And the next morning we woke up to this:

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20cm had fallen overnight and it was set to carry on through the day.

I had a dilemma: My plan had been to head back to Utah to finish the four-week road trip where I had started and to hit the resorts of Powder Mountain and Alta/Snowbird.

But there was some of the best powder of the whole journey waiting for me here.

Do I scrape the snow off the car or go ski it?

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I'll let you know tomorrow...

Saturday March 4th - Day 26

An abandoned nuclear town, alien landscapes and life on the road. One of the best days of the PlanetSKI North America road trip didn't involve skiing. Idaho to Wyoming...

In my opinion there are 3 rules you should be guided by on a long ski road trip:

1.     Have a plan but change it at will and always go where the wind takes you.

2.     Don't worry about anything as the Lord will provide.

3.     Choose a good partner to travel and ski with.

All three came into play today.

The plan had been to head to Big Sky in Montana but instead Katie and I found ourselves heading from Sun Valley in Idaho back to Wyoming to visit the ski resort of Grand Targhee.

"Grand Targhee gets the most snow of anywhere I know and it has been puking it down this season," said Bert Witsil as we skied the trees in a base of 10ft of snow in Sun Valley on Friday (see below for details of one of the best ski days of the entire trip).

"Oh, and you should check out Craters of the Moon and the city of Atomic on the way," he added.

Atomic City turned out to have a population of 29 and was certainly the strangest place we have visited.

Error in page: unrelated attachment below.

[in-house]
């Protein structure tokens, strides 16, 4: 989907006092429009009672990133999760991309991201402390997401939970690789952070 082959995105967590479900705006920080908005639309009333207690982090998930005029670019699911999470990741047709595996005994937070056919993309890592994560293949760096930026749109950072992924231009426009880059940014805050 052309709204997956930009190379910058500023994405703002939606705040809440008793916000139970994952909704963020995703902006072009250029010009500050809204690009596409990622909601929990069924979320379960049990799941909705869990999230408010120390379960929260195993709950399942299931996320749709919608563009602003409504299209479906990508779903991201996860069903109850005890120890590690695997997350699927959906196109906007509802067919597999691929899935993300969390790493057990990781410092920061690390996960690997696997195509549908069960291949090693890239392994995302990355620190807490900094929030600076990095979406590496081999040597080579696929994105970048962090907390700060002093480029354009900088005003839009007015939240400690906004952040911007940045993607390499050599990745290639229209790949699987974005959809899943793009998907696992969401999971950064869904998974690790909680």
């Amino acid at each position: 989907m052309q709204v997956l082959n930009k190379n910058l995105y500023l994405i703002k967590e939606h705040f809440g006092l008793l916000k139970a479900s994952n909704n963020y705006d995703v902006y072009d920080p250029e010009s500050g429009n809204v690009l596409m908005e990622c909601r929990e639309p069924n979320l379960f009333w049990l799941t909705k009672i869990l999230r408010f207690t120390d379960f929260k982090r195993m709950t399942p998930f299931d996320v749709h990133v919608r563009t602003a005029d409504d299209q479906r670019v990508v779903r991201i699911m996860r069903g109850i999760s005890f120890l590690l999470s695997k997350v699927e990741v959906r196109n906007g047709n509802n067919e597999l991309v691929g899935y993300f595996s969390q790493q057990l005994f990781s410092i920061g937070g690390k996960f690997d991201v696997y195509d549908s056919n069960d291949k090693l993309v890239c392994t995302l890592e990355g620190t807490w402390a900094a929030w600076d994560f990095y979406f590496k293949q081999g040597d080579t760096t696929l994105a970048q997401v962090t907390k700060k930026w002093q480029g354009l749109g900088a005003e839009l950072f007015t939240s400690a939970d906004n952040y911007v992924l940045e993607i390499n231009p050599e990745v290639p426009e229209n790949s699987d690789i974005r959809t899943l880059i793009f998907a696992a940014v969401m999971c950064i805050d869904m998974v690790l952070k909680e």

I'm travelling this leg of my 4-week road trip with PlanetSKI's senior news reporter, Katie Bamber.

Katie needed no persuasion to ditch all plans and head off in another direction altogether. 

She also knows how to ski.

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Now rather stupidly I assumed Atomic City would be, er, a city.

This was the dirt road leading to it as we left the tarmac of the I-20 and it turned out that it was far from a city.

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We passed by some ramshackle buildings after a few miles and carried on.

And on.

The road got progressivley worse.

Do we turn back?

Let's see what's round the next corner.

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And over the next brow of a hill.

After 10 miles or so we cut our losses and turned round fearful the vehicle would get stuck in the sodden dirt road.

We had 4-wheel drive but it was not an off-roader and the gravel track was becoming distinctly off road.

As we drove back past the collection of ramshackle buildiings we'd passed half an hour earlier Katie noticed a sign.

"This is Atomic City!" she proclaimed and got out for a nose around.

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Atomic City was the site of the nuclear Experimental Breeder Reactor in the 1950s - the world's first electricity-generating nuclear power plant. 

Where we were standing was the first urban conurbation powered entirely on nuclear energy.

It was designed as a city and project of the future.

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But things didn't quite pan out for Atomic City and instead it has a current population of 29. 

It's a ghost town, but at least it is up in numbers from the 25 people who lived here at the time of the 2000 census.

There is one store and one bar; the store no longer sells gasoline, due to new laws concerning underground gas tanks.

Thankfully we had filled up earlier in Arco or we would have been rather stuck out here in the middle of nowhere.